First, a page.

Hi Arne, that is interesting news about your FUP developments.  I am a big fan of the FUP, but unrigged mine due to the line getting trapped.  I could get it to render usually but it was a struggle and I was concerned for what it might be dong to the stitching on the sail.  But I am going to rerig a version of it again before going cruising this year (about the end of May I hope).  I am going to use two lines of different colours, one starting at the second batten up from the boom and one from the fourth batten up.  Both will come back to the same cleat so can be hauled together.  They will pass outside of everything on the sail.  The idea being, if I only have one panel reefed, I wont be worried about a fan up, especially with the slack taken out of the two lines.  When two panels are down, the lower line is snugged up tight and those two battens cannot go anywhere.  The upper line has the slack taken out of it.  Then the third panel is not a problem since the ones below it cannot lift, and when I get the fourth panel down, both lines are snugged up tight.  That only leaves the three fanned panels, that can come to no harm if they fan up, and I am unlikely to be more deeply reefed than that when coastal cruising and picking my weather.  If I was crossing oceans, I would also put a downhaul on the yard.

  • 15 Apr 2018 16:23
    Reply # 6099836 on 3032430
    Anonymous member (Administrator)

    Reducing friction problems of the FUP (Fan-up preventer).
    (Also see posting on the FUP subject below, in October 2017)

    Today I made use of the calm weather to partly hoist Ingeborg’s sail in her berth. I had already prepared two strings to replace the aux batten parrels on batten 3 and 4. The idea, as shown on the photo, was to make them slacker and thus reduce the chance for the FUP-line to be trapped between furled battens. In addition, the FUP line is now skipping batten 5 and 6.  As mentioned before, the line is now also passed outside the lazyjacks. Together this should reduce the chance of having the FUP line trapped.

    To be dead sure it will never happen, one has better taking in the slack FUP line as the sail is furled. This is what we do, anyway, during sailing, as we reef one or two panels at a time. I guess we will have to live with this little hassle that the FUP adds. I will much rather deal with that than having a real fan-up to deal with.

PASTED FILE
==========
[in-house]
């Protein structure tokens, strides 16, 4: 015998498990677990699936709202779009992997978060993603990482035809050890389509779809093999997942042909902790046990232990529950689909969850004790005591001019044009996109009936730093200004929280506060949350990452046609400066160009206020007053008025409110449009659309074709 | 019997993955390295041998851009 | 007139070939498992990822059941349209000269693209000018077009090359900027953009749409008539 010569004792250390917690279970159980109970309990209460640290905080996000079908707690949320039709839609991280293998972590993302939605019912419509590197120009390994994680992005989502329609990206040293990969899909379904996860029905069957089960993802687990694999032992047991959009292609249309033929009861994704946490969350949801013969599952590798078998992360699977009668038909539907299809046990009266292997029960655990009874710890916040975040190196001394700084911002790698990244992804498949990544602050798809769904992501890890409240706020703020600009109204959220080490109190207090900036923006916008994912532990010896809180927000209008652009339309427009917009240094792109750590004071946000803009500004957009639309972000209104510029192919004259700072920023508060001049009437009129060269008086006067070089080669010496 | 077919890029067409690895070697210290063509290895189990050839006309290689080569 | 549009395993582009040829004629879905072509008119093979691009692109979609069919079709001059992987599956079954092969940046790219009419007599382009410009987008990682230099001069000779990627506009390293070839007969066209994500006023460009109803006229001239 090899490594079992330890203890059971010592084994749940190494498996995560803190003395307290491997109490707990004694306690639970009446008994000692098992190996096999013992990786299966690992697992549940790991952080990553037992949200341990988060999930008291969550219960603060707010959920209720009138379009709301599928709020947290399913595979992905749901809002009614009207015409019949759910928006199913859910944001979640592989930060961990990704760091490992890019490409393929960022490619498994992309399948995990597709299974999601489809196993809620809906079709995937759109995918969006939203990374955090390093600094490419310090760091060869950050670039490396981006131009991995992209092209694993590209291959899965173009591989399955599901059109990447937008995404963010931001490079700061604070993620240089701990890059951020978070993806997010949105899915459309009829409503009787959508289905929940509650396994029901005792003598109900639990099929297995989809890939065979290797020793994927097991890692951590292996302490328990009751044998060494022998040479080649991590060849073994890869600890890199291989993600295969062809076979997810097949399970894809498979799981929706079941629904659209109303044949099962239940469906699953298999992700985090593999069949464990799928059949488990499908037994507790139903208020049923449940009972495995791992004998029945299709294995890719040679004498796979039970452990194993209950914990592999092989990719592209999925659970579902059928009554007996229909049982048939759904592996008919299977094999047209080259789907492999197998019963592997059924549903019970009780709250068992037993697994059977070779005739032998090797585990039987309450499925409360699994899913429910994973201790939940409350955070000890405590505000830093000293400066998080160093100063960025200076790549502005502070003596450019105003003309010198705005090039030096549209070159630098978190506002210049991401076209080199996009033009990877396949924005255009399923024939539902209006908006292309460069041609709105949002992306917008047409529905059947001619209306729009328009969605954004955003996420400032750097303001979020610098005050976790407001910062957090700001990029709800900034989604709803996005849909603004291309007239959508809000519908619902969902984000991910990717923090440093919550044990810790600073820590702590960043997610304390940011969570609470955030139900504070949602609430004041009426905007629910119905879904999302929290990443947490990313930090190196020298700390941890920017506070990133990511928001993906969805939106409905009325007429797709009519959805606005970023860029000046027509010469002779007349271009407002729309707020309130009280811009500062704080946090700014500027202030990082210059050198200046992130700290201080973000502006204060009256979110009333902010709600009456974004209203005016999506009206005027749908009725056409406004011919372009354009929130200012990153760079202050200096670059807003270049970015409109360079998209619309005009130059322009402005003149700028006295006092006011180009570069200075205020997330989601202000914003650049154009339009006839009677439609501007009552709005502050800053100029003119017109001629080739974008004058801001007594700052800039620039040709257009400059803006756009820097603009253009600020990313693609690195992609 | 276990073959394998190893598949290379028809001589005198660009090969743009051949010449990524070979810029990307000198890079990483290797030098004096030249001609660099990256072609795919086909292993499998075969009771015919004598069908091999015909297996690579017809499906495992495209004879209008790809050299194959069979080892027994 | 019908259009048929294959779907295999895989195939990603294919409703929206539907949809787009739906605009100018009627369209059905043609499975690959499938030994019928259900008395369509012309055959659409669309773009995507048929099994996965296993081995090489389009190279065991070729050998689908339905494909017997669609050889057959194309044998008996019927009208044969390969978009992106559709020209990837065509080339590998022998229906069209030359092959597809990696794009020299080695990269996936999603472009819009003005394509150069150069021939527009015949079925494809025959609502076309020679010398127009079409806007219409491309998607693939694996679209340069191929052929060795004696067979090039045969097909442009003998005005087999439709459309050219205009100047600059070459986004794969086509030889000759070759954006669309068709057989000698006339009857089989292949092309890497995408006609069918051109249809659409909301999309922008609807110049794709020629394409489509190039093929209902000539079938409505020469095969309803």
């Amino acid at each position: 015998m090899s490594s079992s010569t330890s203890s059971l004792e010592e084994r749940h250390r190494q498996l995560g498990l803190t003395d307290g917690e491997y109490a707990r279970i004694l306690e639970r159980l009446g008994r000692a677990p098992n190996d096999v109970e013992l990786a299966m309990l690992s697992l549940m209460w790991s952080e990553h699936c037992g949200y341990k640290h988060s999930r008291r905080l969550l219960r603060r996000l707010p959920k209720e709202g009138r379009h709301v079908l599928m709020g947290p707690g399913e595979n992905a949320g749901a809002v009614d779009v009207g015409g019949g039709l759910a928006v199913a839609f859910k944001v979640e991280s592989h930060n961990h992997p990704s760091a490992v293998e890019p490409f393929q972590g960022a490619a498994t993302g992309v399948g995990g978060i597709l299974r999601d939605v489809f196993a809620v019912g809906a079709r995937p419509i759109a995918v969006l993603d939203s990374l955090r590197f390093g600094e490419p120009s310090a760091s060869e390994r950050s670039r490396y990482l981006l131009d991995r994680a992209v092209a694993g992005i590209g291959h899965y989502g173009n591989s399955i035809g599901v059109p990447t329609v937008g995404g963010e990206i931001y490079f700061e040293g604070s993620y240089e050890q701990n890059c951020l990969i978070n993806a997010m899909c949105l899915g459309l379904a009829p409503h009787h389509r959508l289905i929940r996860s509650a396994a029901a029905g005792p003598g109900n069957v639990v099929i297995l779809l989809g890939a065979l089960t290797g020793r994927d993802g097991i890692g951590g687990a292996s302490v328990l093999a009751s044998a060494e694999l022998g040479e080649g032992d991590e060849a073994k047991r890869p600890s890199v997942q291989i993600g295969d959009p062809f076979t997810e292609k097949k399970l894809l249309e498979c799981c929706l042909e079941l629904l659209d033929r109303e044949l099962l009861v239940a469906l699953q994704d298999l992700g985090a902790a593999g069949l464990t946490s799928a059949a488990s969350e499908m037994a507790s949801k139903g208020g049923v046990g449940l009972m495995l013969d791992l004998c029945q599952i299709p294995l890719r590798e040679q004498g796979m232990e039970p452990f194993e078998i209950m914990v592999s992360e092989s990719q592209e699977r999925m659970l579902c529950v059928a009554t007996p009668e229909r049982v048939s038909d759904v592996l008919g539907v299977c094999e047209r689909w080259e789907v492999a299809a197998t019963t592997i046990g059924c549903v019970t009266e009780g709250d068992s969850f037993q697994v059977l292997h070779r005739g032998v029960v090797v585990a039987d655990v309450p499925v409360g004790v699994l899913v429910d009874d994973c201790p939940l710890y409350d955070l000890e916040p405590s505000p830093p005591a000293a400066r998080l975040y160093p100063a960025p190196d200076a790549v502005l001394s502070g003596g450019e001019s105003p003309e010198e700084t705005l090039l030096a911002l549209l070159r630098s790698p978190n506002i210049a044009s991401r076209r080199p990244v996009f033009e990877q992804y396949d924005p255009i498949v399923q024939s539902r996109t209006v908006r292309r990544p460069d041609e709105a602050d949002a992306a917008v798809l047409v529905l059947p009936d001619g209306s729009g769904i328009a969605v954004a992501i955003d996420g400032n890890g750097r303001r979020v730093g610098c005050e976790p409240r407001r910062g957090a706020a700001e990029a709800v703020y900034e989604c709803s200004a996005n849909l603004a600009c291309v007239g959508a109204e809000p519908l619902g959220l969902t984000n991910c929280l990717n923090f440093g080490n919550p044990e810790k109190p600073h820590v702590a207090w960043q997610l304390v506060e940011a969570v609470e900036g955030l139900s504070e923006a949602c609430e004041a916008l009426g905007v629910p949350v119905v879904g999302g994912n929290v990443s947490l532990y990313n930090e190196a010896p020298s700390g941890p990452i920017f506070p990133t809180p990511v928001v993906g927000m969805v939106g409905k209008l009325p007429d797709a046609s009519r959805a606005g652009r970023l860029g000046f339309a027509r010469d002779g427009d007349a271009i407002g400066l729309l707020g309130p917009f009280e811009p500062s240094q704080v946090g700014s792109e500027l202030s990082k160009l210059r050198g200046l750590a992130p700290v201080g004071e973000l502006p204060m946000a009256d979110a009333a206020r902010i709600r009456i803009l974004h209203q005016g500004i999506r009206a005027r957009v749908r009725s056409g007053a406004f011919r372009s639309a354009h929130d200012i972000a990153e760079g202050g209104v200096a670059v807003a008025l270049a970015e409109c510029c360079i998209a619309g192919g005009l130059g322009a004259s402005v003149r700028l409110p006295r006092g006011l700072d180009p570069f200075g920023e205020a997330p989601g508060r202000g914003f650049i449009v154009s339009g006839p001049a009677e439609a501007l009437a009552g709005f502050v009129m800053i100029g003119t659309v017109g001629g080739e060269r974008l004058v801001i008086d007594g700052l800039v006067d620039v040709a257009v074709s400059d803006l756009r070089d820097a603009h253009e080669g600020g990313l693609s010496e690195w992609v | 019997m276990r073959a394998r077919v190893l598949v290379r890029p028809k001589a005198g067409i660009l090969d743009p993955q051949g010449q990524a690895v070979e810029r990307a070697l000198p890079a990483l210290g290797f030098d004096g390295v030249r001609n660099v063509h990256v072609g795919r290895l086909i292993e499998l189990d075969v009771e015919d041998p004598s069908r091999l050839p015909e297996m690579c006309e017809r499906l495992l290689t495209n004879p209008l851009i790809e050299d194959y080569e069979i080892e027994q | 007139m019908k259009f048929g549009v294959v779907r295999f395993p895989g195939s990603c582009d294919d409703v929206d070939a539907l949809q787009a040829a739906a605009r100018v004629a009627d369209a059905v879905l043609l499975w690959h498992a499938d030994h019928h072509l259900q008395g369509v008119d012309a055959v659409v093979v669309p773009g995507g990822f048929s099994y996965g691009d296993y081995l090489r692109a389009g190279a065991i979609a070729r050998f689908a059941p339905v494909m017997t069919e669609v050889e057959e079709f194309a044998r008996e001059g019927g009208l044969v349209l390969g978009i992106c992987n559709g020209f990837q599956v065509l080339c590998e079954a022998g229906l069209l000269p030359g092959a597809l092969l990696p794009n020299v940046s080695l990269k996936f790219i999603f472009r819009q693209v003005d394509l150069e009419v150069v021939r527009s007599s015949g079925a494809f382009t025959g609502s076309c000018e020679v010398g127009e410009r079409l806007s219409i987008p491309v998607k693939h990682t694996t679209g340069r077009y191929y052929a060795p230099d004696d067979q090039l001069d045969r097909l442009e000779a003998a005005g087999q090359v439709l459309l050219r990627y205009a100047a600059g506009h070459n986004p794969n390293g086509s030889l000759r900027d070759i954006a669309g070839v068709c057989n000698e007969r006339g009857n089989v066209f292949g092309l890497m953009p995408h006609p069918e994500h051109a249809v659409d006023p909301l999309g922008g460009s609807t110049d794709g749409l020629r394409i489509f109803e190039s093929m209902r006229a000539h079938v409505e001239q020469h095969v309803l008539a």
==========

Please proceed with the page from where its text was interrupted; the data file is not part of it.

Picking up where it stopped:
Your choice.

    Arne

     


  • 15 Apr 2018 09:56
    Reply # 6099727 on 3032430
    Anonymous member (Administrator)

    Annie,

    no, the drogue was towed from the stern, or from the lee mooring bit to be more precise. I never left the cockpit after dropping the lines in our berth. I have fitted that drogue with a permanent line, only about 4-5m long, and with a big bowline loop at its end.

    As we motored out of the inner harbour, I slipped the bowline over that port stern bit, so when we were out in open water, I just put the engine in free and tossed the little parachute over the side. With the line pulled out, the parachute opened instantly. Without a drogue, Ingeborg (just as Johanna) would coast forever, but now we were slowed down to drogue speed in a couple of boat lengths. The GPS showed that we stayed below 0.5kts (0.1-0.3 mostly). Best of all, when the sail had been hauled up, the parrels trimmed and the halyard stowed in its bag, we had still just covered a fraction of the bay. The little forward motion was still enough for Ingeborg to maintain a beam to close reach with the tiller locked a bit to leeward (as on that photo).
    A bonus was that I only needed the smallest parachute for this particular job. At a square section of only 0.125sqm, it is not more than 1.5 times the area of a big bucket.

    I made one of that parachute’s six sections from a different colour to see if the thing rotated under load. However, it stayed so deep and I was too busy at the halyard, so I never noticed. Still, it cannot have spun fast, at least, for when I recovered it after raising the sail, there was no sign of twist on the line.

    Halyard hauler! Thanks, Annie, I wondered what to call that thing.
    No, my hands are not big. On earlier boats, I used ropes with multifilament in the outer layer, as that was so easy to grip. However, I also found that they were worn rather fast, so changed to monofilament ropes, which have proven to be much tougher and which also seem to run more easily through blocks. On the small boats, Broremann and Frøken Sørensen, it was still easy enough to haul, but on Johanna (48sqm) and Ingeborg (35sqm), I found it annoying, even with gloves. I still have the electric winch handle from Winchrite, which works perfectly well, but I like the idea of being able to raise the sail by hand, at least now and then.

    Arne

     


    Last modified: 15 Apr 2018 16:35 | Anonymous member (Administrator)
  • 15 Apr 2018 02:08
    Reply # 6099533 on 3032430

    Gosh, Arne, what an inventive mind you have! I assume you used your drogue over the bow.  It seems like something that will be useful for you to have.  The halyard hauler will be a boon for those with big hands.  The one time it's an advantage to have hands the size of mine is when I am handling 8mm rope: it's very comfortable for me!

    Glad to hear that spring has sprung for you.  And that you are showing a clean pair of heels to your fellow sailors.  Ingeborg sounds like a joy. 

<< First  < Prev   1   2   3   4   5   ...   Next >  Last >> 
       " ...there is nothing - absolutely nothing - half so much worth doing as simply messing about in junk-rigged boats" 
                                                               - the Chinese Water Rat

                                                              Site contents © the Junk Rig Association and/or individual authors

Powered by Wild Apricot Membership Software